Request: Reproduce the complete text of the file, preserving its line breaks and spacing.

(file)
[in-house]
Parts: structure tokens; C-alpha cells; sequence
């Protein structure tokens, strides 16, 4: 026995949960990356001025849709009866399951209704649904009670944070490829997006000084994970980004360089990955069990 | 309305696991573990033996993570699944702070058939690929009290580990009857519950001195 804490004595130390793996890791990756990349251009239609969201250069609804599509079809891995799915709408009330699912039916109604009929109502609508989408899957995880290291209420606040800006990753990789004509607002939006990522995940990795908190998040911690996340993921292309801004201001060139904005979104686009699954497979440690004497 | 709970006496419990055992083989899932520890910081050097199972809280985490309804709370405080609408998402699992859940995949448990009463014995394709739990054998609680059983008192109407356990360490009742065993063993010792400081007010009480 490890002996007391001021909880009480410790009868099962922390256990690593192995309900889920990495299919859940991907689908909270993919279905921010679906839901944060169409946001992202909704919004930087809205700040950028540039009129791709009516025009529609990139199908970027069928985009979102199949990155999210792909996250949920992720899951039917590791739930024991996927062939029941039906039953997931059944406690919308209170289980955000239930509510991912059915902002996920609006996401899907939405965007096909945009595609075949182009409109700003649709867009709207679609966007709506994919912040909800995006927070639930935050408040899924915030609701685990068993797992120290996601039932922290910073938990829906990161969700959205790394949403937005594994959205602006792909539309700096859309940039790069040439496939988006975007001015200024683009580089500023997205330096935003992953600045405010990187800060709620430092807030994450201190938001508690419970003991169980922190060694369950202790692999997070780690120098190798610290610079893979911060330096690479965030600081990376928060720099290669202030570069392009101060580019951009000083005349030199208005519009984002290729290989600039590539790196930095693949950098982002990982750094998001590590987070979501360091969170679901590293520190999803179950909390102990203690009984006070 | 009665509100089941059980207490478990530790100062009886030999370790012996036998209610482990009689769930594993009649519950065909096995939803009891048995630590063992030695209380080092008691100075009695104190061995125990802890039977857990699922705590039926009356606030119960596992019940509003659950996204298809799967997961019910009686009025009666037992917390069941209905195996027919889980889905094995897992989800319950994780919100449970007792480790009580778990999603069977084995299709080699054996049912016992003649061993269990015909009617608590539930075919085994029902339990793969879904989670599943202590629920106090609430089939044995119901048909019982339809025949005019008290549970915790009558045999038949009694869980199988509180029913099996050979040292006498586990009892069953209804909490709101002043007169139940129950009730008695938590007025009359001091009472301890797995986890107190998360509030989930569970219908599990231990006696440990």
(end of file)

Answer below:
[in-house]
Parts: structure tokens; C-alpha cells; sequence
């Protein structure tokens, strides 16, 4: 026995949960990356001025849709009866399951209704649904009670944070490829997006000084994970980004360089990955069990 | 309305696991573990033996993570699944702070058939690929009290580990009857519950001195 804490004595130390793996890791990756990349251009239609969201250069609804599509079809891995799915709408009330699912039916109604009929109502609508989408899957995880290291209420606040800006990753990789004509607002939006990522995940990795908190998040911690996340993921292309801004201001060139904005979104686009699954497979440690004497 | 709970006496419990055992083989899932520890910081050097199972809280985490309804709370405080609408998402699992859940995949448990009463014995394709739990054998609680059983008192109407356990360490009742065993063993010792400081007010009480 490890002996007391001021909880009480410790009868099962922390256990690593192995309900889920990495299919859940991907689908909270993919279905921010679906839901944060169409946001992202909704919004930087809205700040950028540039009129791709009516025009529609990139199908970027069928985009979102199949990155999210792909996250949920992720899951039917590791739930024991996927062939029941039906039953997931059944406690919308209170289980955000239930509510991912059915902002996920609006996401899907939405965007096909945009595609075949182009409109700003649709867009709207679609966007709506994919912040909800995006927070639930935050408040899924915030609701685990068993797992120290996601039932922290910073938990829906990161969700959205790394949403937005594994959205602006792909539309700096859309940039790069040439496939988006975007001015200024683009580089500023997205330096935003992953600045405010990187800060709620430092807030994450201190938001508690419970003991169980922190060694369950202790692999997070780690120098190798610290610079893979911060330096690479965030600081990376928060720099290669202030570069392009101060580019951009000083005349030199208005519009984002290729290989600039590539790196930095693949950098982002990982750094998001590590987070979501360091969170679901590293520190999803179950909390102990203690009984006070 | 009665509100089941059980207490478990530790100062009886030999370790012996036998209610482990009689769930594993009649519950065909096995939803009891048995630590063992030695209380080092008691100075009695104190061995125990802890039977857990699922705590039926009356606030119960596992019940509003659950996204298809799967997961019910009686009025009666037992917390069941209905195996027919889980889905094995897992989800319950994780919100449970007792480790009580778990999603069977084995299709080699054996049912016992003649061993269990015909009617608590539930075919085994029902339990793969879904989670599943202590629920106090609430089939044995119901048909019982339809025949005019008290549970915790009558045999038949009694869980199988509180029913099996050979040292006498586990009892069953209804909490709101002043007169139940129950009730008695938590007025009359001091009472301890797995986890107190998360509030989930569970219908599990231990006696440990």